The little Danica boxes that give her running order, positions changed and other updates are a non-obstructive means to cover drivers in the back not racing for the lead without cutting the cameras to positions not being contested on the track. If ESPN can find time to refer back to a backmarker every 20 laps or so, they can definitely find a way to incorporate series regulars the same way.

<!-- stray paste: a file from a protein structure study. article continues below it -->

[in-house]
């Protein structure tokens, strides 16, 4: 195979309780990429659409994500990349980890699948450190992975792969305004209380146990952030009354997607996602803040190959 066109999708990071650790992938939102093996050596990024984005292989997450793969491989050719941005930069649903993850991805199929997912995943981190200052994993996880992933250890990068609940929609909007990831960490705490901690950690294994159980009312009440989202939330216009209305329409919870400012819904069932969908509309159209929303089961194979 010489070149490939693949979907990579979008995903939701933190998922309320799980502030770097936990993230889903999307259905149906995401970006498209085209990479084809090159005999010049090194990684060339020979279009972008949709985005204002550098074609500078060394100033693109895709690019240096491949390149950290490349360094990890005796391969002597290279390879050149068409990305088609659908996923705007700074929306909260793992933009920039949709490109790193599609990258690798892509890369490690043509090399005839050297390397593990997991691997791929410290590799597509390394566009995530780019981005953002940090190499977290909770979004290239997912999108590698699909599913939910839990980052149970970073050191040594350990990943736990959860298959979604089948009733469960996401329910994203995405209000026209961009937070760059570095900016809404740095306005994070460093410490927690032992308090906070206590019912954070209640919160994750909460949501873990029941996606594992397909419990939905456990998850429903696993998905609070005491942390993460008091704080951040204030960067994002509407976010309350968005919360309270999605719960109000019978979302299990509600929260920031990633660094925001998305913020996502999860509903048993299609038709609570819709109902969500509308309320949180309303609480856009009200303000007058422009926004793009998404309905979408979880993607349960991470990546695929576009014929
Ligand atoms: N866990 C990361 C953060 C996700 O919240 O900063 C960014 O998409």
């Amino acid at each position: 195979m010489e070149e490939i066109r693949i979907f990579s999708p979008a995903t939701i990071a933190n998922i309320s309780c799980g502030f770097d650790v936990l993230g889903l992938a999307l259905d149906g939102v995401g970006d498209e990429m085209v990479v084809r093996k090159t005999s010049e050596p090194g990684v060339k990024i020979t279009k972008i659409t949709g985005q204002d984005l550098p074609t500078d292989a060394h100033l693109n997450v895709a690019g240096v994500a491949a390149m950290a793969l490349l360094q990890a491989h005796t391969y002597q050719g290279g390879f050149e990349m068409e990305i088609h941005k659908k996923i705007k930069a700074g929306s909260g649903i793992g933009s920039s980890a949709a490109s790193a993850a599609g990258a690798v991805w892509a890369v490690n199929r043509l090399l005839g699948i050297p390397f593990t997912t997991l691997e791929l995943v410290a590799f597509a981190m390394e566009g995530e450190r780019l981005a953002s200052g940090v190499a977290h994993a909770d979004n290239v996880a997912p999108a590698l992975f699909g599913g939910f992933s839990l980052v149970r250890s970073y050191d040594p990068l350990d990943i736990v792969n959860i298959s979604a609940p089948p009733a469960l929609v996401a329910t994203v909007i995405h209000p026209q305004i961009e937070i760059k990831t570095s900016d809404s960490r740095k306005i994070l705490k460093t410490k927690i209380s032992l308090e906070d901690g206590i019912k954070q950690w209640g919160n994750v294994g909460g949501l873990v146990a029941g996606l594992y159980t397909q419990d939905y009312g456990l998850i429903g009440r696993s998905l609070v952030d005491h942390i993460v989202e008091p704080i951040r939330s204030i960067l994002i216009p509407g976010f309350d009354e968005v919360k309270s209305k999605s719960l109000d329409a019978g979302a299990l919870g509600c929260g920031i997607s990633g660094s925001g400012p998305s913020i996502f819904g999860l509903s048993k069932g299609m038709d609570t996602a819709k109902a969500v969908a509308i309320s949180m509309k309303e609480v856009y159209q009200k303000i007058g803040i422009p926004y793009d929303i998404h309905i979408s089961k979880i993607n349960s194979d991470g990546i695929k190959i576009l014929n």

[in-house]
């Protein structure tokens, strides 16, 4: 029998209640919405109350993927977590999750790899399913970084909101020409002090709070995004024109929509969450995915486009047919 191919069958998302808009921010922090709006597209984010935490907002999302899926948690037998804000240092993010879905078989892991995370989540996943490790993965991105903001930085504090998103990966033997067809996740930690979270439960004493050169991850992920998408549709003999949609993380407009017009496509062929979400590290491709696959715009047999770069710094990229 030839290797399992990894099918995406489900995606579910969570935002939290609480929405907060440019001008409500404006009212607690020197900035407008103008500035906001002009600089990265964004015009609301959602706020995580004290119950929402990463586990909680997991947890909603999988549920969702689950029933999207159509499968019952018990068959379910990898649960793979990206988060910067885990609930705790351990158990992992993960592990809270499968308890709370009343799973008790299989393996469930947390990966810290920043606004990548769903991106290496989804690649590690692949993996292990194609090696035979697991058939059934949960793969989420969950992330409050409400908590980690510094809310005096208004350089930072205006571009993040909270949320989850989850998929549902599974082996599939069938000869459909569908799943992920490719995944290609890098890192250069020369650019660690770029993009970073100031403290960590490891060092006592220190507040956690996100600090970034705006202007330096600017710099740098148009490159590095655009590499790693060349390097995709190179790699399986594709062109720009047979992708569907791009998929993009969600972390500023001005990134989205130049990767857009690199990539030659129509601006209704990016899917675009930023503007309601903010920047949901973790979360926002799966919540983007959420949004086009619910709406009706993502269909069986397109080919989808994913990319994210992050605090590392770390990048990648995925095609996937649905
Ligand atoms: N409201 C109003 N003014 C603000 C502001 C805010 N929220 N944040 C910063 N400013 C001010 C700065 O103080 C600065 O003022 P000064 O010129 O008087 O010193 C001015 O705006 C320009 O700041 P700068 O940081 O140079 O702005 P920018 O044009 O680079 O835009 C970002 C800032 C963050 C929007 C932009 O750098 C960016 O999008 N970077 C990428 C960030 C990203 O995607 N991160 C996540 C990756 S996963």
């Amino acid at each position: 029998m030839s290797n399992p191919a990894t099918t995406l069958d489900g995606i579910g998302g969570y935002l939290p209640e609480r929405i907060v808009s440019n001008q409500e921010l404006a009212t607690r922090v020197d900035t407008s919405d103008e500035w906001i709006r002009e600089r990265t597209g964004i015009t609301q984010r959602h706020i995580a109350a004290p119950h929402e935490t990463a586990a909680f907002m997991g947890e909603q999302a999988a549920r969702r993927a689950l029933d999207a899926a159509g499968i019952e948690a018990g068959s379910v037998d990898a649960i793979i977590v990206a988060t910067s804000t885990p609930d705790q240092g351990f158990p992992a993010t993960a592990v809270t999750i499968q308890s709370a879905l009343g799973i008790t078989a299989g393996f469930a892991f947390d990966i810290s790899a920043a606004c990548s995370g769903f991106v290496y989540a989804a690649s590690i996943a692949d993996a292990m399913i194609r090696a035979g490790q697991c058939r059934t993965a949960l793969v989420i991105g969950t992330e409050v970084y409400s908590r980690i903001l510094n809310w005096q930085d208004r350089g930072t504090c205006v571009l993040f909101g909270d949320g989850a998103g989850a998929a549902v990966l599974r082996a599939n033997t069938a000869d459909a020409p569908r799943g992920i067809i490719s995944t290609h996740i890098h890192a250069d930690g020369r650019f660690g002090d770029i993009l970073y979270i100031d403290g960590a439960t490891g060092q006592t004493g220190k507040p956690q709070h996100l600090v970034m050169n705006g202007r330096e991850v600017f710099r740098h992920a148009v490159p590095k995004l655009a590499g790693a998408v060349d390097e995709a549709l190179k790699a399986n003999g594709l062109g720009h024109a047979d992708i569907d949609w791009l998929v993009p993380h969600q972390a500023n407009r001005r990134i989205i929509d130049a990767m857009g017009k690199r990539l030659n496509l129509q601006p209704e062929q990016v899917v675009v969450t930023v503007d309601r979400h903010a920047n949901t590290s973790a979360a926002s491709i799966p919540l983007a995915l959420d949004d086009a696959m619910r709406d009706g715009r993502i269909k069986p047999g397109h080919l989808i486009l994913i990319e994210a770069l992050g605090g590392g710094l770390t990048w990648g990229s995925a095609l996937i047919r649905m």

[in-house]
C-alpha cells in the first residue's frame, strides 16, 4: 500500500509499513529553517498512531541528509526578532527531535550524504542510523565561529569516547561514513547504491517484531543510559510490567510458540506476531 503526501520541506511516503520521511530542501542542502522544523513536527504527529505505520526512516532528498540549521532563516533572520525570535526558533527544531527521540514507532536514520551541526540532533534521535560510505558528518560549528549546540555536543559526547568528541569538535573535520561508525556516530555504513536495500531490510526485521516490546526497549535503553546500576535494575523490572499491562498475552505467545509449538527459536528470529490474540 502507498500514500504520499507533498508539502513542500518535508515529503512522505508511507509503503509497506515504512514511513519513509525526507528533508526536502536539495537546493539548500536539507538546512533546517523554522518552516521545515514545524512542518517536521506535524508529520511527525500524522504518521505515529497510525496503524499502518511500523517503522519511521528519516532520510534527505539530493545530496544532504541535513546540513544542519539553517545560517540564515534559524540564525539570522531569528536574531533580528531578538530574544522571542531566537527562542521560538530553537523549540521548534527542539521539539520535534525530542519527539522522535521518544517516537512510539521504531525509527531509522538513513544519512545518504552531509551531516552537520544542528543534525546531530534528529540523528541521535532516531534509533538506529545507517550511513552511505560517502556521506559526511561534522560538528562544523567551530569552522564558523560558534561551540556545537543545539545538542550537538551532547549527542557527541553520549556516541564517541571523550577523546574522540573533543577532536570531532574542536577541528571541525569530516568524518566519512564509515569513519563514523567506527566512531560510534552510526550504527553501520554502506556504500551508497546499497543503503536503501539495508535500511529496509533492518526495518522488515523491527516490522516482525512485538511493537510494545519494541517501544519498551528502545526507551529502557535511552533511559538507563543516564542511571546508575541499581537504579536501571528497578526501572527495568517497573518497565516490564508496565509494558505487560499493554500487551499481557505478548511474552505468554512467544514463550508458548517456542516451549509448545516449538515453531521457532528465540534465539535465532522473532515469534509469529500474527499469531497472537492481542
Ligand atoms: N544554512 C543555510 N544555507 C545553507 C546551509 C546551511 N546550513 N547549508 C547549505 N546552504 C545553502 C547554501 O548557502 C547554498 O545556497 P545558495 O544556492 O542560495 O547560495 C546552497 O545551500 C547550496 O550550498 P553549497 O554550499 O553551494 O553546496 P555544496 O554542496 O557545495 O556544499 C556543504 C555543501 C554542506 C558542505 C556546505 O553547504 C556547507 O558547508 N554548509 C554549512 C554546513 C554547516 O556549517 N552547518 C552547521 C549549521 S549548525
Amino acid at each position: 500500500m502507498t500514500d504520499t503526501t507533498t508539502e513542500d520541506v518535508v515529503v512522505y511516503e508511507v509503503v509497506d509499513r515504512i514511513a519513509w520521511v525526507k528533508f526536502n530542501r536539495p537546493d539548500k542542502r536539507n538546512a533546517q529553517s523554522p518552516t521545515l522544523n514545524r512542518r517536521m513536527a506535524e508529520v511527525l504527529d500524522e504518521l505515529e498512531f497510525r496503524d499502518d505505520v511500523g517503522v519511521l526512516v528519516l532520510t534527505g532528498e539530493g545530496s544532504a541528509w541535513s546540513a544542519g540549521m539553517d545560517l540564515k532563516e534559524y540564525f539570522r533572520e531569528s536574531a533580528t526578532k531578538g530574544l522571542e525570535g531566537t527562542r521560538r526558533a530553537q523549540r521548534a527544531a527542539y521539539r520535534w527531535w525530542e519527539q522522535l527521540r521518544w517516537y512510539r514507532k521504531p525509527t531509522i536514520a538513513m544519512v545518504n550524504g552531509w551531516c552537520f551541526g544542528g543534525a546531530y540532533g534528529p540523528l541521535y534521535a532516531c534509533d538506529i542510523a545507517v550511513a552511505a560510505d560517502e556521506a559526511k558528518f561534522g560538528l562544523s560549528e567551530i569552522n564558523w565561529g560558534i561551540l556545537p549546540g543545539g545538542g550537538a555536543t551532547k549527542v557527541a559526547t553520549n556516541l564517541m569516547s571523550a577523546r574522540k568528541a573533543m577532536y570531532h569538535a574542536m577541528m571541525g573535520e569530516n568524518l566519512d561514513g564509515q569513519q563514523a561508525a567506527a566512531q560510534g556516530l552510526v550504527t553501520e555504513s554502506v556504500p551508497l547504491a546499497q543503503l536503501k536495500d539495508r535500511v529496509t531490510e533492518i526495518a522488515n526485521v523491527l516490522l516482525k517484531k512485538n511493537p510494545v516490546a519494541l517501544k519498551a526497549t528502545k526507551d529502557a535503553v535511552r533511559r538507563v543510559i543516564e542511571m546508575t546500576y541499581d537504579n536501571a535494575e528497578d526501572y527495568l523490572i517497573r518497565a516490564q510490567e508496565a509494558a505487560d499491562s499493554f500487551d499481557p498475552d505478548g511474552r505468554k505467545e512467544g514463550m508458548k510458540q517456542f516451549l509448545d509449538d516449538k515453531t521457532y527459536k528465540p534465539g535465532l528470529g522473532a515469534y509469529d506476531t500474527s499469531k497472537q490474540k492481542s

That said, I’m surprisingly encouraged by the start of the 2010 Nationwide Series season. The coverage has been better. The crowds have been solid. The racing has been excellent. And the regulars have shown solidly, with Justin Allgaier challenging Tony Stewart for the win on the last lap at Daytona and this week Brian Scott proving to have the horses to run with Joey Logano. What better time to head to Las Vegas…the same track where Justin Allgaier gave Cup regulars all they could handle and then some last year.